Longevity, or our healthspan and lifespan, has been a topic of interest for people for a very long time. Some people believe that how long (and how well) we can live is determined only by our genes, socioeconomic factors, or adherence to a strict diet or exercise regimen. But these ideas don’t necessarily hold up to the latest scientific research.
In this post, we’ll look at seven common myths about longevity and find out what’s really true about living a long, healthy life.
1. Myth: Longevity is determined by genes
Reality: While genes do play a role in longevity, research suggests that only about 10% of longevity can be attributed to genetic factors (R). Lifestyle choices such as diet, exercise, supplementation, and stress management play a more significant role in determining how long we live.
2. Myth: Aging is a natural process that cannot be slowed down.
Reality: While aging is a natural process, research suggests that certain lifestyle choices can slow down the aging process and extend healthspan and lifespan. For example, regular exercise, a healthy diet, and stress management techniques have all been shown to slow down cellular aging. In fact, 73% of those taking NOVOS Core and Boost in a case study, without making other lifestyle changes, were able to slow down their pace of aging. Of the remaining 27%, none had accelerated aging, despite lifestyle stressors.
3. Myth: Only the wealthy can live longer.
Reality: While income and access to healthcare can have an impact on longevity, research suggests that socioeconomic status is not the only factor. Dietary habits, physical exercise, stress management, as well as supplementation are all within reach of most people and can significantly impact how long we live. In fact, we went into depth about how you don’t have to be rich to slow your aging in this article.
4. Myth: Longevity requires strict adherence to a specific diet or exercise regimen.
Reality: When it comes to longevity, perfection is not the goal! Research has shown that every positive change to lifestyle habits such as diet, physical activity, supplementation, and stress management, no matter how big or small, can still have an effect on your healthspan and lifespan. The NOVOS Longevity Regimen was designed to provide guidance and useful tips to help you make sustainable changes that still feel achievable.
5. Myth: Only the elderly need to worry about longevity.
Reality: Longevity is important for people of all ages. Adopting healthy lifestyle habits early on in life can increase the likelihood of living a longer, healthier life. Additionally, some health conditions that can impact longevity, such as heart disease and certain cancers, may develop earlier in life. For every 8 years after puberty, your risk of death doubles (R). When you’re 25, the odds are 1 in 3,000; at 33, it’s 1 in 1,500; and by 40, it’s already 1 in 750. By getting a head start on the aging process, you can extend the timeline and decrease the odds in your favor.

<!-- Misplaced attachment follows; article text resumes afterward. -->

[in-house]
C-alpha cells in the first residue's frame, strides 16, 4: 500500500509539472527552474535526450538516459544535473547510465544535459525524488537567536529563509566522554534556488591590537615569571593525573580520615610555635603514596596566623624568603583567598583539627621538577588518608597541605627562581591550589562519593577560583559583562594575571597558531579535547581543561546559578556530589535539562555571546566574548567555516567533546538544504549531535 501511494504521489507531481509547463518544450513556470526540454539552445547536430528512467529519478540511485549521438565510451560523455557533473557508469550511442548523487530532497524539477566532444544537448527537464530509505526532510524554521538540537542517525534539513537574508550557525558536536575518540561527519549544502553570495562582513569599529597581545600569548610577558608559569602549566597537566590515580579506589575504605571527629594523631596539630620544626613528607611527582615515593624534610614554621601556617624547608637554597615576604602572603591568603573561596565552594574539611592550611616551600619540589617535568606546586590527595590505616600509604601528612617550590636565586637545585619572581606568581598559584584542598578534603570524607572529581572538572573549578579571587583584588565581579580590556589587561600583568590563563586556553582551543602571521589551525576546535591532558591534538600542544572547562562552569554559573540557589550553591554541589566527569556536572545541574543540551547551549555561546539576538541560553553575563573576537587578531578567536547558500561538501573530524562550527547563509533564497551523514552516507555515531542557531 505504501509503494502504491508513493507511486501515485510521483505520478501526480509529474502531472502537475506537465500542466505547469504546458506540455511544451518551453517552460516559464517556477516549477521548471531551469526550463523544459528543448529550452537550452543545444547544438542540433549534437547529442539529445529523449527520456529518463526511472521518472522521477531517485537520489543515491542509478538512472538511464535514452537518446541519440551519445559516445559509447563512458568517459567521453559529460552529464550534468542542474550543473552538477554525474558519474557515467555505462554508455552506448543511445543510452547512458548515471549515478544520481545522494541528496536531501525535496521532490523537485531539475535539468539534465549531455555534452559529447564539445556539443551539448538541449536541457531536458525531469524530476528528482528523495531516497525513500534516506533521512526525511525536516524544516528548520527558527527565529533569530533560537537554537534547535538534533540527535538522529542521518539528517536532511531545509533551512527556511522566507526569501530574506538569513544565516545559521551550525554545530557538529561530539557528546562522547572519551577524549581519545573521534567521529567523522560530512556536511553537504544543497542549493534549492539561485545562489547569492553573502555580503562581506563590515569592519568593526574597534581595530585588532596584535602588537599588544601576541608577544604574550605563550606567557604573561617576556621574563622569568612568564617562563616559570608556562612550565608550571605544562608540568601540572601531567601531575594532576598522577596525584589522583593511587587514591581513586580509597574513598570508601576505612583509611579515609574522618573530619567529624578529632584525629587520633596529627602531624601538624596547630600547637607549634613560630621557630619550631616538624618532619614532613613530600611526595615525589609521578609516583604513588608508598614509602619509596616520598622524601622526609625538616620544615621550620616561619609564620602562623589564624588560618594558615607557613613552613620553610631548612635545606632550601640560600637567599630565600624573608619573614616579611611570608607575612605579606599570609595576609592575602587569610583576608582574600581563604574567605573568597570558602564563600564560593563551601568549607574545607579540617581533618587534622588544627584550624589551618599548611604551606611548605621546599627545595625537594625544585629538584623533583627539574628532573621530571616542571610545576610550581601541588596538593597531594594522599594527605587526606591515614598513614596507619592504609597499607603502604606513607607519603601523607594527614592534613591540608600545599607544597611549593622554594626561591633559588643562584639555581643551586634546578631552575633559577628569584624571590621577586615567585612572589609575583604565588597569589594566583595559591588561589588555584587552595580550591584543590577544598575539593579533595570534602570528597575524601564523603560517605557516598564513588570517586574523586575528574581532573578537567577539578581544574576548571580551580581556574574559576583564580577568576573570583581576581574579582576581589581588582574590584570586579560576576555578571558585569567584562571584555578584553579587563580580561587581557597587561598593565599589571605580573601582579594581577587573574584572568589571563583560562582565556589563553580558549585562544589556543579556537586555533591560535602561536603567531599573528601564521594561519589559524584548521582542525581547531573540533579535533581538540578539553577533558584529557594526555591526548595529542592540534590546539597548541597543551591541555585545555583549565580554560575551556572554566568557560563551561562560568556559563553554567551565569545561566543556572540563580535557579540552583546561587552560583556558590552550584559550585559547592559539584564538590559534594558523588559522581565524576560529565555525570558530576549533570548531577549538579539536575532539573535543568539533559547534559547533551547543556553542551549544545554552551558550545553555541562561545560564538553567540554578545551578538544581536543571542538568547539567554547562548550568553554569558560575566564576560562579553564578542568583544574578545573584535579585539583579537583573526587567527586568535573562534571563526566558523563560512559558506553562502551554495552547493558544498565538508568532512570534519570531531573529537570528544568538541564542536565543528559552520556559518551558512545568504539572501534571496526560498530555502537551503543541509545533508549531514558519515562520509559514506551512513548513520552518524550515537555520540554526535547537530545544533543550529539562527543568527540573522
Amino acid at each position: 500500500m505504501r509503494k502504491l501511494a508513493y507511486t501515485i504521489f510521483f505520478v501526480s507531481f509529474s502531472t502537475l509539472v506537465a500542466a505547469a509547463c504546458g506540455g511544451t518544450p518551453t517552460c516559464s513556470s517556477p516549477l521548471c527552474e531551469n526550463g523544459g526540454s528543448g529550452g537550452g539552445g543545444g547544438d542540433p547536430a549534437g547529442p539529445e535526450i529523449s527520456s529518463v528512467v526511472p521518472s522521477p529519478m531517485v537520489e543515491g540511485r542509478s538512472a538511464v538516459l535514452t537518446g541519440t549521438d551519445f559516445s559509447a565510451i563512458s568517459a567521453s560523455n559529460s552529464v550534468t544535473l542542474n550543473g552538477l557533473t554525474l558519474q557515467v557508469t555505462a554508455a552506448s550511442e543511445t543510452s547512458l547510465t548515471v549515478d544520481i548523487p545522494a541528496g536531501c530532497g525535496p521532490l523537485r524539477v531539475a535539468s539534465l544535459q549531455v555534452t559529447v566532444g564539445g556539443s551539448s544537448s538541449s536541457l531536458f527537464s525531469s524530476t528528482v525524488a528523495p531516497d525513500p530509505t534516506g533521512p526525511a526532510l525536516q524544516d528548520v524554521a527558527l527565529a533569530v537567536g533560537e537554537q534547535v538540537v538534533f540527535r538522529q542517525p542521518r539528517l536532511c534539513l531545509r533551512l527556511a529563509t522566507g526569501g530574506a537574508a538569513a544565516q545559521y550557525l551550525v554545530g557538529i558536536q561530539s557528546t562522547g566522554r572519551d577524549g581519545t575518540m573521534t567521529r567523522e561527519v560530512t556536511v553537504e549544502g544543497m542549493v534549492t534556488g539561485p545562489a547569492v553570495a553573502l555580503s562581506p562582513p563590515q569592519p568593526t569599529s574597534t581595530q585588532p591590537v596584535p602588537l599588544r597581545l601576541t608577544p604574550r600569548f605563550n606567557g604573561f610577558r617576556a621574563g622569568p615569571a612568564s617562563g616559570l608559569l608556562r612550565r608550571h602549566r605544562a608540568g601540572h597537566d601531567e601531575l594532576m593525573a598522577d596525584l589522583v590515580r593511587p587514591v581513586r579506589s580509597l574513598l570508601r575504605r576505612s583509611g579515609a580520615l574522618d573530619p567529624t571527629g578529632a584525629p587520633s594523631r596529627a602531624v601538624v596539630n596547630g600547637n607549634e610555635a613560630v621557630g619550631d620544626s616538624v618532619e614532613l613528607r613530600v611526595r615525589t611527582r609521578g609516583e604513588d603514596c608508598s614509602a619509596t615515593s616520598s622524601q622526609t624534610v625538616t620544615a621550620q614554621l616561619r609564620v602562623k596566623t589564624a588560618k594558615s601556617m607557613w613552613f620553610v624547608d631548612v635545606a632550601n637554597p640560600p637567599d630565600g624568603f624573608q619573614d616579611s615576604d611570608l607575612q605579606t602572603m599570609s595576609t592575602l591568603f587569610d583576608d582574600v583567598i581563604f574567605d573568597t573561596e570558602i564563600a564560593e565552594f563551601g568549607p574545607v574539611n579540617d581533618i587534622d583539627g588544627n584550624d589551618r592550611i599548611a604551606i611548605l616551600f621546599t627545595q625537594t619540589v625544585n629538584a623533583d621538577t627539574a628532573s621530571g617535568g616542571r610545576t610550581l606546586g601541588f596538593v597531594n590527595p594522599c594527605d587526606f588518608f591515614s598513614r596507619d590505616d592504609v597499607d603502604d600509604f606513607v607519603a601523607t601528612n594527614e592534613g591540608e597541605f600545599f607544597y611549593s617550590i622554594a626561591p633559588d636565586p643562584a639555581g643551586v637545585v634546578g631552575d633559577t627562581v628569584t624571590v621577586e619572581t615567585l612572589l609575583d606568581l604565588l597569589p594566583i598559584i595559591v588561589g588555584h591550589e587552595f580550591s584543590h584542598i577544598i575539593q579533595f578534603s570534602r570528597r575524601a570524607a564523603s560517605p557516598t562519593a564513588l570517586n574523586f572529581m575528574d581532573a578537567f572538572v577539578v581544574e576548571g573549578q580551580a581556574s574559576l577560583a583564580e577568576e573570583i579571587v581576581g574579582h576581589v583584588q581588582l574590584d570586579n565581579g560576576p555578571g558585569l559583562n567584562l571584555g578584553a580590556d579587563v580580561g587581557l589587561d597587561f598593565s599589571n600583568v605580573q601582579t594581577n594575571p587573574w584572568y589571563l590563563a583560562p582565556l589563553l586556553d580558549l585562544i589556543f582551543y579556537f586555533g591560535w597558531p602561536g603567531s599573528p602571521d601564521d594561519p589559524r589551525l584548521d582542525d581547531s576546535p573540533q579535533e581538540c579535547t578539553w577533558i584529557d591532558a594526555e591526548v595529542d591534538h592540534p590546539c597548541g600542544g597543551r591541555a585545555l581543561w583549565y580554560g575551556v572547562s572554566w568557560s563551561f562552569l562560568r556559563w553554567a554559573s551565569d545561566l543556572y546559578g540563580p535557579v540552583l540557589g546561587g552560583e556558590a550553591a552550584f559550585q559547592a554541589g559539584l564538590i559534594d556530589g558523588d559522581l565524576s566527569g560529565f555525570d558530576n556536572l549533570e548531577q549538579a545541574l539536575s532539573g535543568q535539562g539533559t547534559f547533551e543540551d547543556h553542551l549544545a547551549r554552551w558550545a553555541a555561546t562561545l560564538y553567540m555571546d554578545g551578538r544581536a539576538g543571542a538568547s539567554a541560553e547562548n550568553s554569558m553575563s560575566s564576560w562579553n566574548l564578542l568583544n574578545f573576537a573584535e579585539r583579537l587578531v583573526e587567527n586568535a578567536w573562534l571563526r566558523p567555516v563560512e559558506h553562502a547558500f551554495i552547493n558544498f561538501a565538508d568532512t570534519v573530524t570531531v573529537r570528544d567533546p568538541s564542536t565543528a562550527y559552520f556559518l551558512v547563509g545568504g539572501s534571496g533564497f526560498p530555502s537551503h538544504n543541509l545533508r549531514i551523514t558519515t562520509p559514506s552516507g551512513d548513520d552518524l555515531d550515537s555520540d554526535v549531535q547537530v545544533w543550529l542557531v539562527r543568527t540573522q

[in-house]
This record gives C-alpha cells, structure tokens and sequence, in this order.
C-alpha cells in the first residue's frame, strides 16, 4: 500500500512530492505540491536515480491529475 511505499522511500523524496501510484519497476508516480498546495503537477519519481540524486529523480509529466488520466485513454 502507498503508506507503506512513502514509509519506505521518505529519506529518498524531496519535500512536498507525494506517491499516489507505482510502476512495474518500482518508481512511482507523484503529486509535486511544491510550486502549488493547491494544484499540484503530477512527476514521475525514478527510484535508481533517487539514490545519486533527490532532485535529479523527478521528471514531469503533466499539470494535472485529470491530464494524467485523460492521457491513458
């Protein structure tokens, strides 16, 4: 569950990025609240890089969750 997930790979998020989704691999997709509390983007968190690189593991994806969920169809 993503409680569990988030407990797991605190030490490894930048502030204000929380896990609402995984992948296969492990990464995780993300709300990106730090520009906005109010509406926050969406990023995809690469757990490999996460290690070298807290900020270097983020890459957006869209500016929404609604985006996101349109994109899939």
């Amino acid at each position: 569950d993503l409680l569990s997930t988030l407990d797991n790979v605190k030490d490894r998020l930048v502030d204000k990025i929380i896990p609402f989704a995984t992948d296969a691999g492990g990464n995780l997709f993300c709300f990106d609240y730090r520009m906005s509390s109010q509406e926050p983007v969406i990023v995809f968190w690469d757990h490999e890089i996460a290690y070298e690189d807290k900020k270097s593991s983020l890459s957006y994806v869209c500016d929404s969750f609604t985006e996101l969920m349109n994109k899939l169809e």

6. Myth: Drinking red wine every day will make you live longer and its compound, resveratrol, is good for longevity.
Reality: While red wine contains compounds that some purport to have health benefits, such as resveratrol, the quantities are extraordinarily small and even larger quantities are unproven.
In fact, while earlier studies showed that resveratrol (made famous by researchers like Dr. David Sinclair for its presence in grape skin and red wine) could extend lifespan in various animals (R,R,R,R), more recent or better-conducted studies have shown that resveratrol doesn’t extend lifespan.
And as acclaimed longevity researcher Dr. Matt Kaeberlein has said, “As soon as I see resveratrol in anybody’s supplement stack, they lose all credibility. It’s been disproven over and over and over in the longevity field, at least.”
Further, drinking red wine excessively can have negative effects on our long-term health, including an increased risk of liver disease and certain cancers.
7. Myth: Living in a certain location will help you live longer.
Reality: While there may be some regions of the world where people tend to live longer, such as the Blue Zones, there’s no guarantee that living in these areas will automatically lead to a longer life. Instead, research has shown that the lifestyle choices of people living in these areas play a significant role in their longevity. Specifically, people in Blue Zones tend to eat mainly plant-based diets, consume fish and healthy fats, and lead active lifestyles. They also have a work-life balance that leads to lower levels of stress. These lifestyle choices, combined with avoiding air pollution in major cities by using air filters, can have a positive impact on health and longevity. By making similar lifestyle choices, we can all work towards living longer, healthier lives, no matter where we are in the world. Read more about what Longevity Zones have in common here.